Bilston Community college loses foreign student licence
The UK Border Agency has revoked the licence of a Black Country college, meaning dozens of international students may no longer be eligible to study there.
Agency officials said the action had been taken as Bilston Community College was "not fulfilling [its] duties".
They said the college's "Tier 4 Visa" licence was revoked on 26 October, with immediate effect.
A college director said he had been told there would be an appeal.
In order to sponsor overseas students, any institution must qualify for the UK Border Agency's "Highly Trusted Status".
Kuldeep Singh, from the privately-run college which is currently closed for half term, said all students had been informed of the situation.Closure fears
Phil Page, a Wolverhampton city councillor who also acts as a director for the 200-student college, said he had been told the college was appealing against the decision.
An application for a judicial review about the college's visa status will be held on 20 December, Mr Page said.
He said he had been told by college officials that, until then, all current students could remain at the college but it could not take on any new ones.
Mr Page, who said he had no involvement in the day-to-day running of the college, said after the court case it would be clear if the college would have to close.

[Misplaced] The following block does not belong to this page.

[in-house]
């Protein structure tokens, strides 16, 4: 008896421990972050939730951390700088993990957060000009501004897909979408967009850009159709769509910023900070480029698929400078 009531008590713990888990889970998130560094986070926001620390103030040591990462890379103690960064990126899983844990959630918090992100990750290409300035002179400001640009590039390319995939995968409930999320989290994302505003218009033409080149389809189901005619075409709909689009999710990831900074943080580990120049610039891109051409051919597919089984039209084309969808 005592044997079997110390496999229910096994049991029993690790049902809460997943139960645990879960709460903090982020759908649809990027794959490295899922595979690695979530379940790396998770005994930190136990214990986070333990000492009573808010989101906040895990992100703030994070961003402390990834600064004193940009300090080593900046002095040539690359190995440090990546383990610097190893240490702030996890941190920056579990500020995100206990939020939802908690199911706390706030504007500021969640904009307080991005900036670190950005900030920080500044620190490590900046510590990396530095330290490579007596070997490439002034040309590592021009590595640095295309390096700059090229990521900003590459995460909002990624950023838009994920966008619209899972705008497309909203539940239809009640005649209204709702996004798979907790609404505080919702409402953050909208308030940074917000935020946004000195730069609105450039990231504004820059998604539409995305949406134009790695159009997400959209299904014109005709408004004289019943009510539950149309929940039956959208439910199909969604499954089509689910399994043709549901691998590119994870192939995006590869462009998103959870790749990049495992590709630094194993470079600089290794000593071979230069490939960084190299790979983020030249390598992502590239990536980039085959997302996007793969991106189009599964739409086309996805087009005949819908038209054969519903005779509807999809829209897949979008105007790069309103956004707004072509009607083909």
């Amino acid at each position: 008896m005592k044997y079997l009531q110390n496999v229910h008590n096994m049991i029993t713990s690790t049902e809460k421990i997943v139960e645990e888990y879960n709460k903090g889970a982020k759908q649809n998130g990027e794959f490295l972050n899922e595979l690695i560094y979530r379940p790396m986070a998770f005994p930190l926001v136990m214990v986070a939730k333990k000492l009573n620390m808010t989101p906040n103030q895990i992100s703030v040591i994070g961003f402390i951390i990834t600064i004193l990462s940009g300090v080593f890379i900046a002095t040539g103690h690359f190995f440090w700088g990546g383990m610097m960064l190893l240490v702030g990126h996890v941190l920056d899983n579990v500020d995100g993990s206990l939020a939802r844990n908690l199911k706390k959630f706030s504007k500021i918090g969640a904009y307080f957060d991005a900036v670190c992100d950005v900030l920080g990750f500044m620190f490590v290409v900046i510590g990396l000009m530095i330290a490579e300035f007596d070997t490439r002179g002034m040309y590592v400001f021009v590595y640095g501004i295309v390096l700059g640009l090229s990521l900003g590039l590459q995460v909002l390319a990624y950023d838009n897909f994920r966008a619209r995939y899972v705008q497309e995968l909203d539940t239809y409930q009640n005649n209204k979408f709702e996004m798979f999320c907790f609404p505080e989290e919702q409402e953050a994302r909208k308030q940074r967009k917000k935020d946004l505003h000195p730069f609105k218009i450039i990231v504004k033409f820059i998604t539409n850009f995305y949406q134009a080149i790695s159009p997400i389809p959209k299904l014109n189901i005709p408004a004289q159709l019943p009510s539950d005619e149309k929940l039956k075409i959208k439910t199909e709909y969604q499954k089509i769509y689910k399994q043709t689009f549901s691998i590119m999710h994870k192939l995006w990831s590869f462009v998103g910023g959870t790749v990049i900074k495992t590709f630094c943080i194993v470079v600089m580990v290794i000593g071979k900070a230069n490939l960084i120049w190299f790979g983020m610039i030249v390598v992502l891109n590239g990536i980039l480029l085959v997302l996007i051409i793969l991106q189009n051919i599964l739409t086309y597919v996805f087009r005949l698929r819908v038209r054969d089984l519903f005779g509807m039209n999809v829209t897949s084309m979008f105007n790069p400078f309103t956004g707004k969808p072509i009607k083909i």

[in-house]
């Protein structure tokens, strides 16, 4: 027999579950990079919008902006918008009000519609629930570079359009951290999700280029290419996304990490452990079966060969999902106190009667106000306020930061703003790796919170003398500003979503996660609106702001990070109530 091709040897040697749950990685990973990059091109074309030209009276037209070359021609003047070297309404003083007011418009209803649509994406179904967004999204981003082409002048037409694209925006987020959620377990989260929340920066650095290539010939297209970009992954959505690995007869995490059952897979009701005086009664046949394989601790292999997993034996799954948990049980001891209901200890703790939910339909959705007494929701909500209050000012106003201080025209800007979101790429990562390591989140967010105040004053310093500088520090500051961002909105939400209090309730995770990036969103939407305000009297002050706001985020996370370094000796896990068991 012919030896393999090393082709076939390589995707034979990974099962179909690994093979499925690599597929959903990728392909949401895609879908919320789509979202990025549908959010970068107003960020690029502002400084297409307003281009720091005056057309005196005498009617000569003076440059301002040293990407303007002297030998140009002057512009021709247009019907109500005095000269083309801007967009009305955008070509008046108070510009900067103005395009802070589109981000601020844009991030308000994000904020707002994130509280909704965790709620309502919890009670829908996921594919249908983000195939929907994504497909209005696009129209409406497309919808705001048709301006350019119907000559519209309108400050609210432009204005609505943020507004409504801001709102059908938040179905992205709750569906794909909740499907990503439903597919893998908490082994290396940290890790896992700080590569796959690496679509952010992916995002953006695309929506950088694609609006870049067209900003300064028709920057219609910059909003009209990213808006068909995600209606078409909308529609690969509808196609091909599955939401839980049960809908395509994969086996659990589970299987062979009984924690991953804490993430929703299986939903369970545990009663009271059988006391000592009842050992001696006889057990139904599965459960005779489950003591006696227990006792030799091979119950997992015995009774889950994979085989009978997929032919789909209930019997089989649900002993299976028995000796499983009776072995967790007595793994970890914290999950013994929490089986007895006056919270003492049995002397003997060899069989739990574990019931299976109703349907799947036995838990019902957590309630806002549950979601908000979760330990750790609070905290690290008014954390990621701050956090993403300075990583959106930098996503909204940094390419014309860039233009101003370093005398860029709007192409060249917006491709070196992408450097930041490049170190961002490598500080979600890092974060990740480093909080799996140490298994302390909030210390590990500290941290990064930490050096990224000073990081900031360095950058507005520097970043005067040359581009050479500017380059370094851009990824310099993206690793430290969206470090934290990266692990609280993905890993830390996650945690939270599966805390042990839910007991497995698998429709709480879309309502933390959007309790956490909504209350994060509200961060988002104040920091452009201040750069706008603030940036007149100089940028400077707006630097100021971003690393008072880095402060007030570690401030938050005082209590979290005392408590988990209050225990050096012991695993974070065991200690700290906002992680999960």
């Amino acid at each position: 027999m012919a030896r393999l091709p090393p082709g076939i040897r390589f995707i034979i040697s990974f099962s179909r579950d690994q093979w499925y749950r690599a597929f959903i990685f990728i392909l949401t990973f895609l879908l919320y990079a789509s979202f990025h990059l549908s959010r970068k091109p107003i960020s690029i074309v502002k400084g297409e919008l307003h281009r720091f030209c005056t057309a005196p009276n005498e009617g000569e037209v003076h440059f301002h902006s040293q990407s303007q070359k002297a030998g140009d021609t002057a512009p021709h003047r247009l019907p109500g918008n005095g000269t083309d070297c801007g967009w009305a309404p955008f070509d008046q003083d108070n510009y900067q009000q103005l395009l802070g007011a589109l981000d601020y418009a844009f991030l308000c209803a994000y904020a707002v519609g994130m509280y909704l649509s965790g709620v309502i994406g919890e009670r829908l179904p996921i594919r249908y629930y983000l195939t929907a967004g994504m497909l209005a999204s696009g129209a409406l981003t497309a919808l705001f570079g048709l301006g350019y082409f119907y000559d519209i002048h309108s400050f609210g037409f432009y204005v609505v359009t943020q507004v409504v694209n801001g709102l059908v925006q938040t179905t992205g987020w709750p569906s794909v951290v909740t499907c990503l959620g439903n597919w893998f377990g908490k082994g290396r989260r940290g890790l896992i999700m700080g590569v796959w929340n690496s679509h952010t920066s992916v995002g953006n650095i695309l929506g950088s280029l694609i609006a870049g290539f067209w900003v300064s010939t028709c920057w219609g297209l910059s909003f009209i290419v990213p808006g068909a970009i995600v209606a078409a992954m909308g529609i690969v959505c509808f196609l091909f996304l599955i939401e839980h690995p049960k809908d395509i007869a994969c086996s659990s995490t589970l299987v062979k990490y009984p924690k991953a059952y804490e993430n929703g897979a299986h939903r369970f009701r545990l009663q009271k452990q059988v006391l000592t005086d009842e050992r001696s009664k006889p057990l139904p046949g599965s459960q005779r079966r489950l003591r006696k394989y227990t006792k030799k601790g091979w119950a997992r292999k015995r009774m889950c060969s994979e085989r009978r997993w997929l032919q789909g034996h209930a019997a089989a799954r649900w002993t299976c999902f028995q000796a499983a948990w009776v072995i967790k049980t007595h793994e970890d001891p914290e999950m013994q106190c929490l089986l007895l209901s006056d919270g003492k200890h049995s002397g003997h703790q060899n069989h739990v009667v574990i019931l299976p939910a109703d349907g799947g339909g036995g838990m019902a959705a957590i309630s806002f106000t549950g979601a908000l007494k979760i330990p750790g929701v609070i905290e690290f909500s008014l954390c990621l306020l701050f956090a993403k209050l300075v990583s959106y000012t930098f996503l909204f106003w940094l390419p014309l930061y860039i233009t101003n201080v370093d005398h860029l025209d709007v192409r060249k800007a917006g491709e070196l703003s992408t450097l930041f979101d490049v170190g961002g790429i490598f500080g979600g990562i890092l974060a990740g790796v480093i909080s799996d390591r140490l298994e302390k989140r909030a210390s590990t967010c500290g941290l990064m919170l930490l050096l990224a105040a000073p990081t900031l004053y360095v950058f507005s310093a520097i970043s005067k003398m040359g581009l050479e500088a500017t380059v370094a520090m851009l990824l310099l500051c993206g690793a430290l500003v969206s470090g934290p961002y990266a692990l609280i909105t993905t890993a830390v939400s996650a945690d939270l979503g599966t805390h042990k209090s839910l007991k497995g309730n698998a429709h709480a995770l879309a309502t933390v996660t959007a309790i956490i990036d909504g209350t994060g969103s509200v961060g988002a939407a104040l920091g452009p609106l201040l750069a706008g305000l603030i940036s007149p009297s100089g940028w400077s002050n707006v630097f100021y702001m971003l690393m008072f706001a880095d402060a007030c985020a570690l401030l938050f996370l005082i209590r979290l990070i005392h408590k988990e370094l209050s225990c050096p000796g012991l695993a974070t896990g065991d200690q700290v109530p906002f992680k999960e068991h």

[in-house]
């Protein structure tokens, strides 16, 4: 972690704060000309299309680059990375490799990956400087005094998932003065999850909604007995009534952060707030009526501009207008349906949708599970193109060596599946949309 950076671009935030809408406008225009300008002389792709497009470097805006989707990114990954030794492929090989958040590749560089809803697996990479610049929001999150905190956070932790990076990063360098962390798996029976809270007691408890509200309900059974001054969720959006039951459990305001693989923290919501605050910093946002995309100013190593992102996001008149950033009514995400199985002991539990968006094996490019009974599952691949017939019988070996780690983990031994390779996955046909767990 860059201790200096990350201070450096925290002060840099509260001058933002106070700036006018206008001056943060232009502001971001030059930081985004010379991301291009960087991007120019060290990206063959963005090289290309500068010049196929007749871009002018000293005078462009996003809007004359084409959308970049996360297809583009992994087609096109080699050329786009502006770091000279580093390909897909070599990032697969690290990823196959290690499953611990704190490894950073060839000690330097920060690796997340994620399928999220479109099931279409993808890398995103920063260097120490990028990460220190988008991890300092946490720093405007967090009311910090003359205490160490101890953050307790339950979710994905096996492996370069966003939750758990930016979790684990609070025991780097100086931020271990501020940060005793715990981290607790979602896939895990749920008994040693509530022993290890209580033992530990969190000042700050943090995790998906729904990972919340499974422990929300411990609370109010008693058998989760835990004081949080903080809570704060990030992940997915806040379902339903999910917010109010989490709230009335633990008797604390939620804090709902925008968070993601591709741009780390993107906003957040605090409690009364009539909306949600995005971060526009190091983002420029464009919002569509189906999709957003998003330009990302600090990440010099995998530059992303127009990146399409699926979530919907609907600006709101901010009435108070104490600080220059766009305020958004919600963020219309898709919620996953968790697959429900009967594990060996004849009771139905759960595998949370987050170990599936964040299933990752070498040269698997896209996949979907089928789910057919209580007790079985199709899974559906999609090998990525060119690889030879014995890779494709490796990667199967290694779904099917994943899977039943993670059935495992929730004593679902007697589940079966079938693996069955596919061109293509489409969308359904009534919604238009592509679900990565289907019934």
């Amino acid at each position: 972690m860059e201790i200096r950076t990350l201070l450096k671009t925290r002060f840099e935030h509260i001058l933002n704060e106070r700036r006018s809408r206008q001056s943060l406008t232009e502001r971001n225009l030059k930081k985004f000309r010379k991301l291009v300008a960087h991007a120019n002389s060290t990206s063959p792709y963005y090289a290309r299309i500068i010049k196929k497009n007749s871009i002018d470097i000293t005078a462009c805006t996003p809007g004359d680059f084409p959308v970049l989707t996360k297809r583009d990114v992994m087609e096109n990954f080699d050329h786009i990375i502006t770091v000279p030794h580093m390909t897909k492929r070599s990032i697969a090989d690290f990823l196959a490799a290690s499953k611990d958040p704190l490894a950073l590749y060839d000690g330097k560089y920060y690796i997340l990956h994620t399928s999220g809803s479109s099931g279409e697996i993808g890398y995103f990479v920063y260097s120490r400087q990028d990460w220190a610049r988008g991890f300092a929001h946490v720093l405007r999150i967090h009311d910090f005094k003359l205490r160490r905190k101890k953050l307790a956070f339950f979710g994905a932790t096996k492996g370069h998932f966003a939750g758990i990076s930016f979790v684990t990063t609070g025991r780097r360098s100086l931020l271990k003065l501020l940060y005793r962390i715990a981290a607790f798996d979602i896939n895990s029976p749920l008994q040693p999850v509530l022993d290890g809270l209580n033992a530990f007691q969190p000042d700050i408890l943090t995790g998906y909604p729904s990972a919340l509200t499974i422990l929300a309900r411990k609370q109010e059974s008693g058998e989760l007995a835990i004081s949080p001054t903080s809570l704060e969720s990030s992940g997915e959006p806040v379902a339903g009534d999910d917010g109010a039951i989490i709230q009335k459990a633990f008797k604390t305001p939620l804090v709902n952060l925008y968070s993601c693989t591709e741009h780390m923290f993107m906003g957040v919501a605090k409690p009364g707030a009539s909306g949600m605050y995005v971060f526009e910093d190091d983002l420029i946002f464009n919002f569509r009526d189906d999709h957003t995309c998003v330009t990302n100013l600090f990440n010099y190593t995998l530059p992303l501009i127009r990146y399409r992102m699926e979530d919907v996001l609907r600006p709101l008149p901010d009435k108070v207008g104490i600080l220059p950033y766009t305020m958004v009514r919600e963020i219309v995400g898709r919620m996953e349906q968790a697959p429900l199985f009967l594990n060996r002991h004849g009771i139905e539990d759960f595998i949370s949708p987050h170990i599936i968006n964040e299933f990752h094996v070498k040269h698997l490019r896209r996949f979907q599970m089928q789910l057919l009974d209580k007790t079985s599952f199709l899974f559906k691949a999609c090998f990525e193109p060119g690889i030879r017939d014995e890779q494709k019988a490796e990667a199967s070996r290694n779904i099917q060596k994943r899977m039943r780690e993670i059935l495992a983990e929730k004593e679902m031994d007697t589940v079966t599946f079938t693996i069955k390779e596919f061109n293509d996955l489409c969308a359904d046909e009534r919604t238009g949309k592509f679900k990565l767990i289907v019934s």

To qualify for "highly-trusted" status, a college has to ensure students attend classes regularly, its teaching is of sufficient quality, and it adheres to a range of other factors.
Mr Page, who said he was first made aware of the situation when he was contacted by the BBC on Thursday, said he believed the issue concerned how many students had been refused for visas in the past.'Money worries'
The college website claims international students account for more than 60% of its students.
Mr Page said making sure the college now protected its students was his "primary concern".
The councillor said he had been told students were given information about when to report back for classes.
One of the students, Ravinder Kumar, said there was concern over the impact on their studies.
Mr Kumar said: "If the college is not going to open how are they going to finish their studies?
"They're worrying about money, how much they spend.
"They spend about £6,000 per student to study."
In a statement, the UK Border Agency said: "Where we find evidence that sponsors are not fulfilling their duties we will suspend or remove their licence.
"We can confirm that Bilston Community College had its Tier 4 licence revoked on 26 October, with immediate effect."